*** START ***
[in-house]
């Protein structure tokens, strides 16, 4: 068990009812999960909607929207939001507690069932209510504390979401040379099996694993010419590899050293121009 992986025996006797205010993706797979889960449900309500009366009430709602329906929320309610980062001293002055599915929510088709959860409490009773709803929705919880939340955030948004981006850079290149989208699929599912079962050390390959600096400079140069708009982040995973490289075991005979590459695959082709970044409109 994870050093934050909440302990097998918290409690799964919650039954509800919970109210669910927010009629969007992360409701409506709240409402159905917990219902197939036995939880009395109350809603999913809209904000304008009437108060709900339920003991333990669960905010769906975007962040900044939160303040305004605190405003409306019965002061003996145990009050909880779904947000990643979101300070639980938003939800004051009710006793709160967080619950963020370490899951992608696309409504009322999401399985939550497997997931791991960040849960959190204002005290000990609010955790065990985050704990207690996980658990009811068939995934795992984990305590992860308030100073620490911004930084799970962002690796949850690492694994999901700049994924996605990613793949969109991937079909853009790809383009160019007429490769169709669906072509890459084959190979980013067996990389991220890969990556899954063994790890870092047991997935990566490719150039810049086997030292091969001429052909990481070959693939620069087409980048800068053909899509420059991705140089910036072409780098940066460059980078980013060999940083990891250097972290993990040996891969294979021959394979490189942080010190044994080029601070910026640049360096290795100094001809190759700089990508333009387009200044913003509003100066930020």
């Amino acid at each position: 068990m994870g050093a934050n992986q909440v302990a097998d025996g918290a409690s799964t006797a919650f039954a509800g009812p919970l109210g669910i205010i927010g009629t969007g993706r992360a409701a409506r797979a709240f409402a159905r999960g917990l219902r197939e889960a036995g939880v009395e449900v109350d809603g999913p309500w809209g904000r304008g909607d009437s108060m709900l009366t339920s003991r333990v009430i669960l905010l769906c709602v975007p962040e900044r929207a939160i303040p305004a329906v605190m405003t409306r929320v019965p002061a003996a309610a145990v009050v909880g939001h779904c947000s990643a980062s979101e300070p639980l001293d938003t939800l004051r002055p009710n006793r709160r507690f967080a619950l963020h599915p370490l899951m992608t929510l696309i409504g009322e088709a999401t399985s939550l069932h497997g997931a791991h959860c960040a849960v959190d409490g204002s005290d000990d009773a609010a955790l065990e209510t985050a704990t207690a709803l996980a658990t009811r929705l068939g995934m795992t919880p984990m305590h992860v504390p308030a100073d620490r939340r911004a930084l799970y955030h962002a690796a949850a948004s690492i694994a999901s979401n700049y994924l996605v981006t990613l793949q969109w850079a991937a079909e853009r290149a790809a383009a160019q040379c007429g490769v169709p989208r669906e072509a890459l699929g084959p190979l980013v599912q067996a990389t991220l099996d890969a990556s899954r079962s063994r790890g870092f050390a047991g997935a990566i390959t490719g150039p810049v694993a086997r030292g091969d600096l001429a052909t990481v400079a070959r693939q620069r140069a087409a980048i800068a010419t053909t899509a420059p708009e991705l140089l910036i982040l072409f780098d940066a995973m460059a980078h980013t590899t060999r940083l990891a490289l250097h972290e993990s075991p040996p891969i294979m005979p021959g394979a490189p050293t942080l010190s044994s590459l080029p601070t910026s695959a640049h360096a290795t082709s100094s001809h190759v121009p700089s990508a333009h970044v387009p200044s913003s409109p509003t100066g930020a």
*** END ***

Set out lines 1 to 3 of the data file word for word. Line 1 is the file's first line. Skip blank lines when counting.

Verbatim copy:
[in-house]
């Protein structure tokens, strides 16, 4: 068990009812999960909607929207939001507690069932209510504390979401040379099996694993010419590899050293121009 992986025996006797205010993706797979889960449900309500009366009430709602329906929320309610980062001293002055599915929510088709959860409490009773709803929705919880939340955030948004981006850079290149989208699929599912079962050390390959600096400079140069708009982040995973490289075991005979590459695959082709970044409109 994870050093934050909440302990097998918290409690799964919650039954509800919970109210669910927010009629969007992360409701409506709240409402159905917990219902197939036995939880009395109350809603999913809209904000304008009437108060709900339920003991333990669960905010769906975007962040900044939160303040305004605190405003409306019965002061003996145990009050909880779904947000990643979101300070639980938003939800004051009710006793709160967080619950963020370490899951992608696309409504009322999401399985939550497997997931791991960040849960959190204002005290000990609010955790065990985050704990207690996980658990009811068939995934795992984990305590992860308030100073620490911004930084799970962002690796949850690492694994999901700049994924996605990613793949969109991937079909853009790809383009160019007429490769169709669906072509890459084959190979980013067996990389991220890969990556899954063994790890870092047991997935990566490719150039810049086997030292091969001429052909990481070959693939620069087409980048800068053909899509420059991705140089910036072409780098940066460059980078980013060999940083990891250097972290993990040996891969294979021959394979490189942080010190044994080029601070910026640049360096290795100094001809190759700089990508333009387009200044913003509003100066930020």
């Amino acid at each position: 068990m994870g050093a934050n992986q909440v302990a097998d025996g918290a409690s799964t006797a919650f039954a509800g009812p919970l109210g669910i205010i927010g009629t969007g993706r992360a409701a409506r797979a709240f409402a159905r999960g917990l219902r197939e889960a036995g939880v009395e449900v109350d809603g999913p309500w809209g904000r304008g909607d009437s108060m709900l009366t339920s003991r333990v009430i669960l905010l769906c709602v975007p962040e900044r929207a939160i303040p305004a329906v605190m405003t409306r929320v019965p002061a003996a309610a145990v009050v909880g939001h779904c947000s990643a980062s979101e300070p639980l001293d938003t939800l004051r002055p009710n006793r709160r507690f967080a619950l963020h599915p370490l899951m992608t929510l696309i409504g009322e088709a999401t399985s939550l069932h497997g997931a791991h959860c960040a849960v959190d409490g204002s005290d000990d009773a609010a955790l065990e209510t985050a704990t207690a709803l996980a658990t009811r929705l068939g995934m795992t919880p984990m305590h992860v504390p308030a100073d620490r939340r911004a930084l799970y955030h962002a690796a949850a948004s690492i694994a999901s979401n700049y994924l996605v981006t990613l793949q969109w850079a991937a079909e853009r290149a790809a383009a160019q040379c007429g490769v169709p989208r669906e072509a890459l699929g084959p190979l980013v599912q067996a990389t991220l099996d890969a990556s899954r079962s063994r790890g870092f050390a047991g997935a990566i390959t490719g150039p810049v694993a086997r030292g091969d600096l001429a052909t990481v400079a070959r693939q620069r140069a087409a980048i800068a010419t053909t899509a420059p708009e991705l140089l910036i982040l072409f780098d940066a995973m460059a980078h980013t590899t060999r940083l990891a490289l250097h972290e993990s075991p040996p891969i294979m005979p021959g394979a490189p050293t942080l010190s044994s590459l080029p601070t910026s695959a640049h360096a290795t082709s100094s001809h190759v121009p700089s990508a333009h970044v387009p200044s913003s409109p509003t100066g930020a």